By Marcelo Dimentstein
Against the backdrop of major shifts in European society and questions about what the future will hold, a new survey of Jewish leaders and community professionals notes the majority of respondents have no plans to emigrate despite ongoing concerns over anti-Semitism, security, and internal Jewish community issues including alienation from Jewish life and the economics outlook.
The Fourth Survey of European Jewish Community Leaders and Professionals, just released today by the American Jewish Joint Distribution Committee’s International Center for Community Development (JDC-ICCD) was conducted between April and May 2018 and offers a dynamic look at the decision-making classes of Jewish life across the continent, offering insights from a cohort of Jewish leaders balancing external threats and internal demands to make Jewish life more appealing and strong for future generations. We’ve conducted this survey every three years since 2008 to garner an understanding of the direction that Jewish leadership in Europe is taking, to gauge their thinking of critical issues of major import to their future, and to ensure that planning for these communities can be informed, current, and above all, realistic to the Jewish experience.
With continued debates about the fate of Jews in Europe, the most revealing data related to emigration and safety. When asked if they had made plans in the last five years to emigrate due to not feeling safe as a Jew in their country, 76 percent of respondents said “No,” 19 percent said “Yes,” and 3 percent responded they made active preparations to emigrate. At the same time, when asked their feelings of safety as a Jew in Europe, 63% responded they felt “rather safe,” 20 percent “very safe,” 13 percent “rather unsafe,” and 4 percent “not safe at all.” Geographically, respondents from Eastern Europe reported higher feelings of safety than their Western European Jewish neighbors: 96 percent vs. 76 percent.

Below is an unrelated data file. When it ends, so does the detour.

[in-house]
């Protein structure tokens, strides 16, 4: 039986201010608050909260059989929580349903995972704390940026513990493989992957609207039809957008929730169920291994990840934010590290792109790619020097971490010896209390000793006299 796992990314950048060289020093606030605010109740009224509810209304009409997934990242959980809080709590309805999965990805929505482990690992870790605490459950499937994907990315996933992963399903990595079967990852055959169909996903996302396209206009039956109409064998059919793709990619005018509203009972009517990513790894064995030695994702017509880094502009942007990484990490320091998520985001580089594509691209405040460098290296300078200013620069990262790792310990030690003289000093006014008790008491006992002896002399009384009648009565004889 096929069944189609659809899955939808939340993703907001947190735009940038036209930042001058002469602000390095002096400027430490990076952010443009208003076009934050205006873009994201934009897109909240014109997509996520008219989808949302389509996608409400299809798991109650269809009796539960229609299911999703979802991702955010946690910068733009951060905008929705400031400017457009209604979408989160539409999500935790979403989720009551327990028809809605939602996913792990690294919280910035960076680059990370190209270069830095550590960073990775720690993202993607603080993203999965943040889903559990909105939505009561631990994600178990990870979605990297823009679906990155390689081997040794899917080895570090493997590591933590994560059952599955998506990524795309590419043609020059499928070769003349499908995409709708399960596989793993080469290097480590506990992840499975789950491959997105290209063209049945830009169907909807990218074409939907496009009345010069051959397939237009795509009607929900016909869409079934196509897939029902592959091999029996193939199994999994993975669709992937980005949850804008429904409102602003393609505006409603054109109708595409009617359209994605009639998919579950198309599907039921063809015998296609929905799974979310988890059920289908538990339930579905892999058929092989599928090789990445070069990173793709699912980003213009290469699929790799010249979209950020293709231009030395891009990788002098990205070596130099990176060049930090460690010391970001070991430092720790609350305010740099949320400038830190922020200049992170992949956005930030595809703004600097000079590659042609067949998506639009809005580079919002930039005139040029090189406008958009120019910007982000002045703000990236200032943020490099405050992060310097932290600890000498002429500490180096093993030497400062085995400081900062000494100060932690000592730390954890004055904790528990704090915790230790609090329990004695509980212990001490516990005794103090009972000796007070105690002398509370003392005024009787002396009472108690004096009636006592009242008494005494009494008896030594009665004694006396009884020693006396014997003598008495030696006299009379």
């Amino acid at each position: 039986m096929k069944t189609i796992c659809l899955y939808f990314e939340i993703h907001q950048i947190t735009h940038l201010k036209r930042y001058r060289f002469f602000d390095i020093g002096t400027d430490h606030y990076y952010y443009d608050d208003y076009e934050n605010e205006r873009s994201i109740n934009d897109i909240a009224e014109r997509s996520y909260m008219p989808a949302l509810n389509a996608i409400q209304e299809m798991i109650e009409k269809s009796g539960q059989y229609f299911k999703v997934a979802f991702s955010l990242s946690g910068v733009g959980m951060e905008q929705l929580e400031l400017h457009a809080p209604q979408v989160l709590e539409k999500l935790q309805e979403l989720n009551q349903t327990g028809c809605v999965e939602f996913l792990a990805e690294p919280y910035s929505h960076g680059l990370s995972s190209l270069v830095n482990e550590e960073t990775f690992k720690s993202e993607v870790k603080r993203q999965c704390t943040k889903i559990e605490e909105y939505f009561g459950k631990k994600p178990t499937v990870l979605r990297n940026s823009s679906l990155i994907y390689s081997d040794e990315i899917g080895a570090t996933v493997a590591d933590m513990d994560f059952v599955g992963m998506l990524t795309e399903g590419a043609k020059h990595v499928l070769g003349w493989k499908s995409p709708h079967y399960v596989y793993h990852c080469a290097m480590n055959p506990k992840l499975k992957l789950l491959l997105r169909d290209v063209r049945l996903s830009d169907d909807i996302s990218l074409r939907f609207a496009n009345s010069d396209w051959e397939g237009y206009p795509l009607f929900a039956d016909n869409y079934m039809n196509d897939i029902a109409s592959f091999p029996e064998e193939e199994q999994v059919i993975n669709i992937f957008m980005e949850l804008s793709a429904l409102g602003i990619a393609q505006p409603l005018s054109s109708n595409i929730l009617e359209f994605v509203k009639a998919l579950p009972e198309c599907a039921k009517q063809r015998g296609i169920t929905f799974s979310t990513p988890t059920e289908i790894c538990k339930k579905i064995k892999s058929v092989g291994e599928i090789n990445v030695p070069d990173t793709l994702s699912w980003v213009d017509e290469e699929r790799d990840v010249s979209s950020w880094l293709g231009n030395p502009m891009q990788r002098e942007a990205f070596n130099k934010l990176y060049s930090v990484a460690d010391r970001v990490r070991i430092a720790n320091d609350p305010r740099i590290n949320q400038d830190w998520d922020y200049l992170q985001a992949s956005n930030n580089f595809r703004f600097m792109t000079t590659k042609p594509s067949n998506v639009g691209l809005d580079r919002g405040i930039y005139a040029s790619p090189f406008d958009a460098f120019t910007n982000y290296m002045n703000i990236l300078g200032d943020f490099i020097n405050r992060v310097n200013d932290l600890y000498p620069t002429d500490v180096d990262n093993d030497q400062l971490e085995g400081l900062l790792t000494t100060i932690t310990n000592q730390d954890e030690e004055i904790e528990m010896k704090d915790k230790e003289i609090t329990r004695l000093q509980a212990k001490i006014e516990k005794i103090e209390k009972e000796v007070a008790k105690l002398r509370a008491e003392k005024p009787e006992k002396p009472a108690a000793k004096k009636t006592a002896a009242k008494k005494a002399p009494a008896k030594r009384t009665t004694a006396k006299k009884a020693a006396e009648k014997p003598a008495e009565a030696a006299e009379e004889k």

These tensions persisted in other areas, including anti-Semitism. 66 percent of respondents noted that they expected anti-Semitism to increase in the next 5-10 years, but 73 percent considered adequate their government’s response to security needs. Western European Jewish respondents were more pessimistic about increasing anti-Semitism (75 percent) than those in Eastern Europe (56 percent).
The future of Europe as a whole, and of Jewish life, displayed further conflict. When asked about their confidence in Europe’s future, 51 percent reported pessimism and 49 percent were optimistic. This points to a more pessimistic outlook among Jews as compared to the general European population, who noted in an August 2017 Eurobarometer survey that 56% of Europeans showed optimism in the EU. On Jewish life, 49 percent agreed that the future was “vibrant and positive,” followed by 51 percent that rather or strongly disagreed.
The 893 respondents to the survey represented a broad demographic of Jewish life. They include leaders and professionals under 40 and over 55 years of age, were polled in 10 languages, and represented 29 counties. Among the highest rates of response, by nation, were France, Germany, Hungary, the UK, Poland, Italy, the Netherlands, Greece, Spain, Romania, Turkey, and the Czech Republic. The sample’s self-identified gender split was 416 men and 217 women.
The leaders and professionals polled also represented wide ranging roles and identities. On religious affiliation and outlook, respondents self-identified as 55 percent “religious” and 45 percent “secular.” Among the same sample, 41 percent noted they were “culturally Jewish,” 33 percent as “Orthodox,” and 26 percent as “traditional.” In terms of position in the community, respondents included organizational executive directors, program coordinators, and current and former board members from Jewish organizations; rabbis; principals of Jewish schools and professionals in Jewish education; young activists, directors or owners of media with communal content; intellectuals, academics, and recognized thinkers focusing on Jewish communities; and significant donors to these communities.